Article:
It rained yesterday. Today too. And, it is forecasted for most of the week. But with my days here dwindling I took to the road and hidden pathways anyway. I mingled with the the drizzle and fog, filling my camera with pictures and my spirit with solace.
I passed through Somesville many times traveling between Bar Harbor and Southwest Harbor. It was the first permanent town on Mount Desert. In 1761, Abraham Somes sailed from Gloucester, Massachusettes and built a log cabin on the shore of this well-protected harbor. It is an impeccable Maine village with clapboard houses, well-kept gardens, pristine views of anything the eye looks upon. There is one well-known feature on Mount Desert that resides in Somesville. The Selectman’s House, now a small museum, boasts an arched footbridge leading to beautiful gardens. It is a good thing that the speed limit is very low in Somesville, because this eye-catcher stops traffic.
Frederic Church, one of the most famous artists in America during the mid-1800s and an important part of the Hudson River School, stayed in Somesville for about a month in 1855. It is reported in various guide books that he and Thomas Cole almost single-handedly catapulted Mount Desert to its fame through their paintings.
After Somesville, I parked my car on a hidden lane and walked slowly through the mist not looking for anything for the scent of salt air filled my senses leaving little else I could want or need in the moment. My camera was with me though tucked under my rain poncho so it was safe from rain should it begin to pour again. I came across a peaceful yet haunting meadow. The stark, dried red and gold sea grass against the dark green pines created an inner contentment just to look upon it and wonder: what animals cross it or why is it so isolated and does anyone ever look at it to appreciate its stillness and calm. It was palpable to me.
I continued my trek on this narrow road and walked up a steep hill only to look down at a small harbor! When I reached the wharf and asked the name of the harbor, no one seemed to know. But it was filled with boats, fishermen, lobster crates, and a small fishing shack that looked like it was caught in amber.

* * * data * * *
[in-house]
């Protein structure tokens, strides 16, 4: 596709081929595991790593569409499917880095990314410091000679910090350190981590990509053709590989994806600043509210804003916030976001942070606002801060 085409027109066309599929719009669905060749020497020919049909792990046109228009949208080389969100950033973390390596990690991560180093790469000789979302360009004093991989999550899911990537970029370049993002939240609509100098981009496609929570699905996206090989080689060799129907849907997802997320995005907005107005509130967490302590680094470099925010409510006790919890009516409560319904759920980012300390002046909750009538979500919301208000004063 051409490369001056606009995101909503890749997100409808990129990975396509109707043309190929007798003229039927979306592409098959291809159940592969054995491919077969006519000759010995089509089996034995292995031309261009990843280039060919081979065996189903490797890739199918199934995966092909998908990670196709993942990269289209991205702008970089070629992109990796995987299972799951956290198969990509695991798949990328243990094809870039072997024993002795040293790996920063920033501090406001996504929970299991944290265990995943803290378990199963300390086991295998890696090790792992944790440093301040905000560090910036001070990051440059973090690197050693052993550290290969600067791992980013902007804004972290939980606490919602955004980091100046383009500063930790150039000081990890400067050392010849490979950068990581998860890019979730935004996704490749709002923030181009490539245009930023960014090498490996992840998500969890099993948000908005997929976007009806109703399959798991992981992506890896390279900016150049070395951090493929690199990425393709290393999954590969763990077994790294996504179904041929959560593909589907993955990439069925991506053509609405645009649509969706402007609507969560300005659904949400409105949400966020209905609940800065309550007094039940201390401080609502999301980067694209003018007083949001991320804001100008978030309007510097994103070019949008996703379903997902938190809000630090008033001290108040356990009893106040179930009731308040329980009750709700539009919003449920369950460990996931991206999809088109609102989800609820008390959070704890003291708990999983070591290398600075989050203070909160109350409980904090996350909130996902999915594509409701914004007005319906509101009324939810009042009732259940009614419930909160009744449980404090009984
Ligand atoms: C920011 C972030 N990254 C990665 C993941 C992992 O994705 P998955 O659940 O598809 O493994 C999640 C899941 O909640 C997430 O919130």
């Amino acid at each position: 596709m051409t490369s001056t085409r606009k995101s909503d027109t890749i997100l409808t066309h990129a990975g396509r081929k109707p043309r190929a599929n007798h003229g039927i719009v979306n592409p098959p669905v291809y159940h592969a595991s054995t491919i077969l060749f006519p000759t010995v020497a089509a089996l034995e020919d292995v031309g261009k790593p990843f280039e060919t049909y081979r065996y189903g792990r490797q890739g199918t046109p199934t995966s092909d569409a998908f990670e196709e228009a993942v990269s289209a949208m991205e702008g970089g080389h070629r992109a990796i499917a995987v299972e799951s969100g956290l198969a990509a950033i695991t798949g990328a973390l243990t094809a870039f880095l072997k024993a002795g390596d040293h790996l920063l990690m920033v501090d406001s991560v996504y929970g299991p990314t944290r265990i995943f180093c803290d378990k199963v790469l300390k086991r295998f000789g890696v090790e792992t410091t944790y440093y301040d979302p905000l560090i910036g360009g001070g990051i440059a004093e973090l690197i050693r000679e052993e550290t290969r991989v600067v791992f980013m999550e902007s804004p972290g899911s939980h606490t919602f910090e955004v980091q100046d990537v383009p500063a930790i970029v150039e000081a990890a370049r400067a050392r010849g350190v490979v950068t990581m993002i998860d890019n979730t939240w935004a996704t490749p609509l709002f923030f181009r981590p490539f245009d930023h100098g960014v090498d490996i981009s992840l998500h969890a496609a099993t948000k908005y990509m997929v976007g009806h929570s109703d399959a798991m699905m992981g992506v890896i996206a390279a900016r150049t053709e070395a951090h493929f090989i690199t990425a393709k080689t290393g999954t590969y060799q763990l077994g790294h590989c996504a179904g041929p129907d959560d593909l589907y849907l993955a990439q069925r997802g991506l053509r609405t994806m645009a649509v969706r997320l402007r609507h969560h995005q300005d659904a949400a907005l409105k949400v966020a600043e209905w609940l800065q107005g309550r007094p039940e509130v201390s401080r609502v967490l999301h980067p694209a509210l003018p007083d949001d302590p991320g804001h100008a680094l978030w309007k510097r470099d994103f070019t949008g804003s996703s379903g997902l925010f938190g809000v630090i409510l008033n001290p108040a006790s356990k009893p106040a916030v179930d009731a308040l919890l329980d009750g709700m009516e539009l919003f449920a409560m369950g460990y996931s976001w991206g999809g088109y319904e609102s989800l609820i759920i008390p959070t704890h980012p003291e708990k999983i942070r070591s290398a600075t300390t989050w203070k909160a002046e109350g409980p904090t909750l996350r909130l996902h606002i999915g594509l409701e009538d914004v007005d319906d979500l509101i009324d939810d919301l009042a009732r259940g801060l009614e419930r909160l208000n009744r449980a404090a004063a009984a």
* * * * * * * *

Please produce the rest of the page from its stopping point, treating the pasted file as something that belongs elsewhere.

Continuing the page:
Turning around to look at the mountains, I felt as if I were standing in a Norman Rockwell painting.
I walked back to the car and decided to drive further but really didn’t care where. It was raining hard and the windshield wipers were doing an aerobic workout to keep up. I continued on and the rain stopped as suddenly as it started. By that time, I decided to go to Bar Harbor for I wanted to say goodbye to a potter I befriended and whose work I admired, and a rainy day is perfect for doing that sort of thing.
I thought I was on the right road but those who know that I get lost even on a well marked trail, probably also know what I am about to say. I was lost. How does one get lost on Mount Desert between Southwest Harbor and Bar Harbor? In my defense, I wasn’t so much “lost” as I didn’t know exactly what road I was on and whether I was going north or south. Ordinarily one would say that it is an important distinction whether one goes north or south. However, everything loops around on Mount Desert so to me it didn’t matter.
It turns out that I was driving south on Route 3 into Bar Harbor. I had not been that way before and it turned out to be arresting.
When it is cloudy, I find that colors and auras stand out even more than when the sun brightly shines because they are not competing with the hues of the sky, long shadows, or reflective light bouncing in unwanted directions. Here is yet another view of marsh grasses, wetlands, and pines … all of which abound in Acadia.
All in all, not a bad rainy day. My only regret is that on my way home I stopped at the Little Notch Bakery in Southwest Harbor, had a robust cup of French roast coffee, and, sadly, another blueberry tart.
I still have great expectations that I will get to Schoodic Point this week before I leave. If not, I just made arrangements to return to the sweet cottage I rented my first week here for three weeks in October next year.
There is a lifetime of photographic opportunities in this pristine land and coastal Maine has a way of working its magic on me. I hope I have passed some of that magic on to you.
Be well. Be safe. Give gratitude.